Any self respecting geek gets a virtual stiffy for space combat. Whether it's piloting your ship against Kilrathi scum in Wing Commander, or taking control of an entire fleet in Homeworld - space combat makes our geek libido tick. It's been ten years since the aforementioned Homeworld was released by Relic, a space RTS on a grand scale, complete with gorgeous graphics and addicting gameplay. Fast forward to 2008 and a company named Ironclad Games released a title named Sins of a Solar Empire. It's a game that promises not only grand space combat on an epic scale, but strategy like no other as players can micromanage the details of economy, production, and research. But your galaxy is a big empty and lonely place, one that's best filled with friends, thankfully Sins doesn't disappoint with it's cooperative mode.
Sins of a Solar Empire isn't a strategy game for the faint of heart, and it's not a strategy game for someone that doesn't have a lot of time on their hands. A simple 1 vs 1 match can last for 4 or 5 hours. The screen is overloaded with information; collapsible panels, dialog notifications, menus and sub-menus all make your monitor look like a display in an intergalactic battle. As overbearing as it is at first glance, it really just works. I felt completely comfortable with it after just two missions. The game's tutorial does an excellent job of giving you the basics, and it doesn't take long to fill in the blanks.
When you start a scenario in Sins, you are given a home planet and a some basic essentials. From here you'll mine metal and crystal to bring in income. This is turn is used to build ships, research facilities, and even upgrades on the planet's surface. You can spend time researching civic upgrades to bring in gold faster, mine crystal and metal more effeciently, or have better trained spaceship crews. Or you could research military upgrades for weapons, new ship types, and defensive upgrades. It won't be long till you've maxed out your slots for your planet upgrades and structures and it's time to jump to a nearby planet and pursue colonization.
Sins doesn't have a campaign, but rather is a collection of scenarios ranging in sizes from 2 players to 8 players. These scenarios are available in cooperative mode with human or AI players, each of which has adjustable difficulty as well as the ability to choose from one of the game's three races. As I mentioned earlier, matches in Sins of a Solar Empire take quite some time to work through. Thankfully the game supports a robust save system that not only allows you to save co-op games; but the save system allows you to load up the save and bring in other co-op players if your original crew isn't available.
So what else does cooperative play offer in Sins? You can trade map locations and ping important events to other players. You can gift or trade metal, crystal and gold as well as utilize trade routes through friendly star systems. But the real joy of the co-op play is coordinating attacks on rivals. There's nothing more exhilarating than watching hundreds of little ship icons jump and converge on one planet only to be greeted by a massive enemy fleet - and a star base. You can even take up roles, having one player concentrate solely on civic and economic upgrades to pump money to the other player(s).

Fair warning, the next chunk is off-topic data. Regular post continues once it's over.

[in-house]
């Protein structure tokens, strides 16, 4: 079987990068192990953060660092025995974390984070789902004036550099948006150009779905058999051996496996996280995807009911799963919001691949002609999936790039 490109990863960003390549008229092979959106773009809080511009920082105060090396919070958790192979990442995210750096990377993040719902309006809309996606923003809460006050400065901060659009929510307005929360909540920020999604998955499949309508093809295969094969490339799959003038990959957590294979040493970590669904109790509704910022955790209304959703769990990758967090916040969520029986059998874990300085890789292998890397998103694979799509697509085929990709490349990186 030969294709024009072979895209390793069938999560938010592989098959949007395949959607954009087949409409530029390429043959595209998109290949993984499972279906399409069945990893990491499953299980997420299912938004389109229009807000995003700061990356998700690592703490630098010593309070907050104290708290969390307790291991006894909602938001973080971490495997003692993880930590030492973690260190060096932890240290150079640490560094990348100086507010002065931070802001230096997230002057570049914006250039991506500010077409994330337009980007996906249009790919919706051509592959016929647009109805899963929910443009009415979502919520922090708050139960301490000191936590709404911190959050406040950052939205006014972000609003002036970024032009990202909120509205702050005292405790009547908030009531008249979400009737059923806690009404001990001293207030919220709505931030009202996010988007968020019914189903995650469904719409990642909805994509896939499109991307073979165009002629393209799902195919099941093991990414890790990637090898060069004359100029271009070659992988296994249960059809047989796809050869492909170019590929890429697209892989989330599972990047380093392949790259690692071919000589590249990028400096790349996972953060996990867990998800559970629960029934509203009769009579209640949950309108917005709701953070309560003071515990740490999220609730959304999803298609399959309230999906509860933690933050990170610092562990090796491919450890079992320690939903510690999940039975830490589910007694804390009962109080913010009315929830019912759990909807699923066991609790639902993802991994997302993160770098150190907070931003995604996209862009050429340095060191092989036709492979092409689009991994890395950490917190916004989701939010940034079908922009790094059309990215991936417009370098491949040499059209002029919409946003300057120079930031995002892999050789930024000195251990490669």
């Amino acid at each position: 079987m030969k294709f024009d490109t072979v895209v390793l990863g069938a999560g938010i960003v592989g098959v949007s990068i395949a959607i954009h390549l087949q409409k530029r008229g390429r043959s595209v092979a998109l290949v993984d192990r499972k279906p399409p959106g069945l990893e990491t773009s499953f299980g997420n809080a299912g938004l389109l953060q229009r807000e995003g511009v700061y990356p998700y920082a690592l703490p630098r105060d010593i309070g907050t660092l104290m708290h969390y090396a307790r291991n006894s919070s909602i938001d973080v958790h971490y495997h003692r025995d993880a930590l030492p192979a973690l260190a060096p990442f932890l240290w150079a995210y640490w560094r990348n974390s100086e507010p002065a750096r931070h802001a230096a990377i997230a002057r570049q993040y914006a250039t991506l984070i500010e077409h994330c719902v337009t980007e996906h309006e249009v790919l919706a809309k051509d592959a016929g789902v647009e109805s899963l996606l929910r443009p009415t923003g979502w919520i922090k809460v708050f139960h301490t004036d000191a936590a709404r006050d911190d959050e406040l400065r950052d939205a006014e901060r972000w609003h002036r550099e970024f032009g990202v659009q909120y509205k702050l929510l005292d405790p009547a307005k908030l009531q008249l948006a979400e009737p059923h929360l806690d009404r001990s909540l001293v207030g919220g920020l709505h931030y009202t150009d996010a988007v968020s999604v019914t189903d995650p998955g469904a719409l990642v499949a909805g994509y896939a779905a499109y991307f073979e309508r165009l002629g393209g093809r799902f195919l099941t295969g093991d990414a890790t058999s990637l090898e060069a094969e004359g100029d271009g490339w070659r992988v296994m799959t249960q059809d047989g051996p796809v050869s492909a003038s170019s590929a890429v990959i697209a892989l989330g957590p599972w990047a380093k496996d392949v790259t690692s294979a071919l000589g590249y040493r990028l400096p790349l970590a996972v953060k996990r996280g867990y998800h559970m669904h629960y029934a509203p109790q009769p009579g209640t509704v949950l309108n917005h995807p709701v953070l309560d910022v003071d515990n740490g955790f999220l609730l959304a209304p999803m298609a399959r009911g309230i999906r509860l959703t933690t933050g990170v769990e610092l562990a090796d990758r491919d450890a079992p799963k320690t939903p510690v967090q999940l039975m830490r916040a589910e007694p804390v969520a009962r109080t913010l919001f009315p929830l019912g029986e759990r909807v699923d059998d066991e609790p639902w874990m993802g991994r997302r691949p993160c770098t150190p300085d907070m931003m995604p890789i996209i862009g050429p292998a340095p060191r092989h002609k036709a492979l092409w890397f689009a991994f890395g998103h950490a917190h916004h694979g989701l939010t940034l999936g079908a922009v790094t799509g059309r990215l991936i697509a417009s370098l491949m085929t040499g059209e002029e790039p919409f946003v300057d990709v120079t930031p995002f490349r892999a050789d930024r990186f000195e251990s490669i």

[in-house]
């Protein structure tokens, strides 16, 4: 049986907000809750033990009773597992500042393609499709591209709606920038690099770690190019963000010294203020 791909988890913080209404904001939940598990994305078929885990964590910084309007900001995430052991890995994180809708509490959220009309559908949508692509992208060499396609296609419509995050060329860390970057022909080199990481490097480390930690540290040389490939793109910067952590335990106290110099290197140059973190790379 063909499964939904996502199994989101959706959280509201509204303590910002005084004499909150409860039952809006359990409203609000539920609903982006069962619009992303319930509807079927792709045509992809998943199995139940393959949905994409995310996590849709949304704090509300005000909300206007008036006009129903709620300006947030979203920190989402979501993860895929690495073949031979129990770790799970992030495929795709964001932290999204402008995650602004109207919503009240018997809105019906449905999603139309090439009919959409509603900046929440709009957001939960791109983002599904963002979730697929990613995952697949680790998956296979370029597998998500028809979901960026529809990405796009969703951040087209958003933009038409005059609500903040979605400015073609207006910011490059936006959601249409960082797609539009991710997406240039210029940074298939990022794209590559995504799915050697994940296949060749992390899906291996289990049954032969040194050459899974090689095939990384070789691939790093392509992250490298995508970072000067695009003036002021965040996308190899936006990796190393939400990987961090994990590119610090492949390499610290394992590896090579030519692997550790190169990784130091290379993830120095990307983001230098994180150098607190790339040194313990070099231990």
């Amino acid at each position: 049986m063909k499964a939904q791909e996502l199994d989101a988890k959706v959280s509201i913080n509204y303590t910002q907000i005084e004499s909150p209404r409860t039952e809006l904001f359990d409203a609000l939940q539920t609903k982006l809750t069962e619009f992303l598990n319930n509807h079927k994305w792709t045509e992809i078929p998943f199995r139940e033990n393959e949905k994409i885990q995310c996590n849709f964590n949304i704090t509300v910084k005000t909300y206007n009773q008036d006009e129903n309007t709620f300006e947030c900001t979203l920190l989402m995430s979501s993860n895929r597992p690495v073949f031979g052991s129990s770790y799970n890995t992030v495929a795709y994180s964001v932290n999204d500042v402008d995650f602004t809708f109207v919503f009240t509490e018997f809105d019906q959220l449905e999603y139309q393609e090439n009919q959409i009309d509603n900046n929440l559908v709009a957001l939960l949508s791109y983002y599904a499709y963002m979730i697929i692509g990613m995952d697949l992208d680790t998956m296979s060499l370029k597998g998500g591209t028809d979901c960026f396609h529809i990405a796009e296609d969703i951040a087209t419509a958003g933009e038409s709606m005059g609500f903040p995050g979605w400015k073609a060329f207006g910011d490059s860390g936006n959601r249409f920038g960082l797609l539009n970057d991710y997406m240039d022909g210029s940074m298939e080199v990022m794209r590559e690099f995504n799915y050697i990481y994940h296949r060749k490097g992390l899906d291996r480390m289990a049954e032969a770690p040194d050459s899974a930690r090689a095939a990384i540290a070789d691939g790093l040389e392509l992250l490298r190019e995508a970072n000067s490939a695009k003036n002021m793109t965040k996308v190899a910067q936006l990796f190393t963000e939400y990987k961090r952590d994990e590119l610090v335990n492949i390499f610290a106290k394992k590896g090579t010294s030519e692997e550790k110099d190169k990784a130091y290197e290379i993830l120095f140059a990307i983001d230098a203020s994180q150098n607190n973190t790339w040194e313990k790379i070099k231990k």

Sins does an excellent job of managing itself while you are away taking care of other business around your space empire. Ships will auto-cast special attacks, maneuver away from danger, and repair fellow ships and structures if they are capable. In some of the larger maps, when you have seven or eight planets, this isn't only nice to have - it's basically necessary.
There were numerous times I found myself in a battle with what seemed like thousands of ships, ranging in size from Capital Ships down to tiny squadron fighters. Planets can be defended by space turrets, and with the Entrenchment expansion - Starbases. These giant structures are actually mobile and take an impressive display of strategy and firepower to bring down. Almost every ship in Sins is upgradable and customizable providing an even deeper experience.
Above and beyond all that's packed with the game there's still a ton of user content including maps, replays, and mods. Sins of a Solar Empire with the Entrenchment Expansion is only the beginning of this game. I firmly believe this game gives JRPGs a run for their money in terms of a time / value ratio.
Sins of a Solar Empire isn't a game for everyone. It's incredibly deep and slow moving nature make it something of burden for some folks. But if you take the time to learn the game, and give a full scenario a shot - I think you'll see Sins is a game like no other out there. Why rule the world, when you can rule the galaxy?